Thupeyo Muleya, Beitbridge Bureau
The Gods have finally smiled on 32-year-old Beitbridge-based up-and-coming gospel artist, Rufaro Kombore who has for the past five years, been struggling to make it into the studio due to a lack of funds.
Kombore cut his music career in 2009, but took a sabbatical in 2015 after recording three albums. Finally, he has managed to get in studio and is back with three singles Sei, Panana and Mwari Wekare that were recorded at Goldmint Studios International and produced by Psaltz.
Reflecting on his career, Kombore said the music industry has been very challenging.
“I’ve learnt that launching a career in the cutthroat music industry is not a once-off event. Ever since 2009, I’ve travelled a rough road where it’s been hard just to get airplay on local radio stations,” said Kombore.
The Nyanga-born singer said it has taken a lot of support from his wife Tatenda Mukudoka and friends to soldier on.
He said he developed an interest in gospel music while in primary school after joining a choir at one of the local churches. He first got into studio in 2009 together with an acapella group which had singers Omberai, Zambuko, Tongai Mbaso, Dumisani Bvukumbwe, and Ketani Kwangwari among others.
“I later decided to go solo in 2012 and recorded a six-track album with a colleague Thomas Madzivanyika that was titled Tirivakundi. In 2015, we recorded another album titled Tisu Vaye-vaye,” said Kombore.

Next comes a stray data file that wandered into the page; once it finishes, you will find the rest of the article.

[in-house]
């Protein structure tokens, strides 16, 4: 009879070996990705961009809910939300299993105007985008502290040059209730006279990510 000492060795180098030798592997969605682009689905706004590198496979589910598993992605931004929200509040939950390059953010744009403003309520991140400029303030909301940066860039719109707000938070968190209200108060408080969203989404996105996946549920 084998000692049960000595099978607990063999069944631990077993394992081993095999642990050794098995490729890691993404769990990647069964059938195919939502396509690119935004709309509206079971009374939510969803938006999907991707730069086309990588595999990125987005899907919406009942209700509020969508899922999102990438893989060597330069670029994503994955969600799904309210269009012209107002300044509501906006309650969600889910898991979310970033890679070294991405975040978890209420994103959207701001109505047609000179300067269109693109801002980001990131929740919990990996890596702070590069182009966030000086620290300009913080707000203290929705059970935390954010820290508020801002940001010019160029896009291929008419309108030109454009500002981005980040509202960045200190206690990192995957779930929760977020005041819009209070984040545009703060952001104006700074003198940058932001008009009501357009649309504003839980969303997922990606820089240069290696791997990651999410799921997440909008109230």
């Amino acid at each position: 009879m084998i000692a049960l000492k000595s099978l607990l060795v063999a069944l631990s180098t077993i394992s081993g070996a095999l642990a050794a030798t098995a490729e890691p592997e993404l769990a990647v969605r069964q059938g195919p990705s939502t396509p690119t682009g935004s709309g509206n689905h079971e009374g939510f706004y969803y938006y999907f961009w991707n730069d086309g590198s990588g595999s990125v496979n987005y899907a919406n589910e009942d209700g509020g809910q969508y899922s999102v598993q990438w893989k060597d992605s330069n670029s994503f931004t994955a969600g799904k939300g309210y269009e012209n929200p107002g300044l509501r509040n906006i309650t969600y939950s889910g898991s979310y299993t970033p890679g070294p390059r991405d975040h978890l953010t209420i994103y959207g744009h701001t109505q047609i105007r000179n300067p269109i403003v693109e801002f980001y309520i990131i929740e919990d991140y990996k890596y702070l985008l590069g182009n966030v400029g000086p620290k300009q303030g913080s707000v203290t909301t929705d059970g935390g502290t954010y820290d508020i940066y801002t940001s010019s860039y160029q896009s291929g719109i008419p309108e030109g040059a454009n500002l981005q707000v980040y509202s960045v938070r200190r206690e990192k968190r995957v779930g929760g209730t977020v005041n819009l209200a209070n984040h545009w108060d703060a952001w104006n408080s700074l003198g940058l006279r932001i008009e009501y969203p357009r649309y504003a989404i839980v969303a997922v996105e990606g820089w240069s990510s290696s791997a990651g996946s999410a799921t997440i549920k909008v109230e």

The passionate artiste said he is now looking forward to the success of his latest offerings adding that a video has been recorded for the song Sei?.
He said he has been perfecting the three singles since late last year.
Sei? which promises to be a chart-topper, is a song that encourages people to make the best out of their situation rather than having a negative attitude.
“The idea is to encourage people to learn to appreciate the few blessings they have from God rather than complaining for the rest of their lives. In the song Panana, I’ll be pleading with the Creator to grant me more successes. In fact, it’s a testimony about my life,” he added.
Mwari Wekare, Kombore said was a reflection and is meant to draw a comparison between a person’s life before and after being born again.
He said although the Covid-19 pandemic brought about agony to most people, it is important for musicians to adapt to the new normal.
“We find ourselves operating in a difficult situation as musicians, but again, we have to learn to dance in the rain. It’s important that we embrace the use of virtual shows and market and sell our products online,” said Kombore.
“In addition, as musicians, we’re supposed to start different projects other than music to beef up the little funds we get from the industry. We’ll also appreciate it if the government comes up with rescue packages because most artists have been hit hard by the Covid-19 pandemic”. – @tupeyo